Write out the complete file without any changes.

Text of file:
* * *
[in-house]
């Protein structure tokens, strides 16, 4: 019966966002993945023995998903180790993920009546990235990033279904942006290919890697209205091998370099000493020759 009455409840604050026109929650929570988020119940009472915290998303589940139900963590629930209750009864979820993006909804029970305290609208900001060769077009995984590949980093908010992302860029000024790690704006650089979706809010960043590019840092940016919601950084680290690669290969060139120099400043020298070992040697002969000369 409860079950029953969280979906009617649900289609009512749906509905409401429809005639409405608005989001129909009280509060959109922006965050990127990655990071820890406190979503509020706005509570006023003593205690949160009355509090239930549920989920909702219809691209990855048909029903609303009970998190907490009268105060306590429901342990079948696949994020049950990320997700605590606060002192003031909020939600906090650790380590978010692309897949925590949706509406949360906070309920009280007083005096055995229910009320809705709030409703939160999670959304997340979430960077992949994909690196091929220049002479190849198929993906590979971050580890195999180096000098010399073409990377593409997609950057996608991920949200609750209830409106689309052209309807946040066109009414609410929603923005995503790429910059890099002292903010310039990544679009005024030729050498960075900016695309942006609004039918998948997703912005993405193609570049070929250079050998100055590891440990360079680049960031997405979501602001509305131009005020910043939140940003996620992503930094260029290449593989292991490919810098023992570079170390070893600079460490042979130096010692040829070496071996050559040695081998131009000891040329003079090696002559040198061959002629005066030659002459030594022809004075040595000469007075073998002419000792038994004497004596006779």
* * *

[in-house]
């Protein structure tokens, strides 16, 4: 019966966002993945023995998903180790993920009546990235990033279904942006290919890697209205091998370099000493020759 009455409840604050026109929650929570988020119940009472915290998303589940139900963590629930209750009864979820993006909804029970305290609208900001060769077009995984590949980093908010992302860029000024790690704006650089979706809010960043590019840092940016919601950084680290690669290969060139120099400043020298070992040697002969000369 409860079950029953969280979906009617649900289609009512749906509905409401429809005639409405608005989001129909009280509060959109922006965050990127990655990071820890406190979503509020706005509570006023003593205690949160009355509090239930549920989920909702219809691209990855048909029903609303009970998190907490009268105060306590429901342990079948696949994020049950990320997700605590606060002192003031909020939600906090650790380590978010692309897949925590949706509406949360906070309920009280007083005096055995229910009320809705709030409703939160999670959304997340979430960077992949994909690196091929220049002479190849198929993906590979971050580890195999180096000098010399073409990377593409997609950057996608991920949200609750209830409106689309052209309807946040066109009414609410929603923005995503790429910059890099002292903010310039990544679009005024030729050498960075900016695309942006609004039918998948997703912005993405193609570049070929250079050998100055590891440990360079680049960031997405979501602001509305131009005020910043939140940003996620992503930094260029290449593989292991490919810098023992570079170390070893600079460490042979130096010692040829070496071996050559040695081998131009000891040329003079090696002559040198061959002629005066030659002459030594022809004075040595000469007075073998002419000792038994004497004596006779």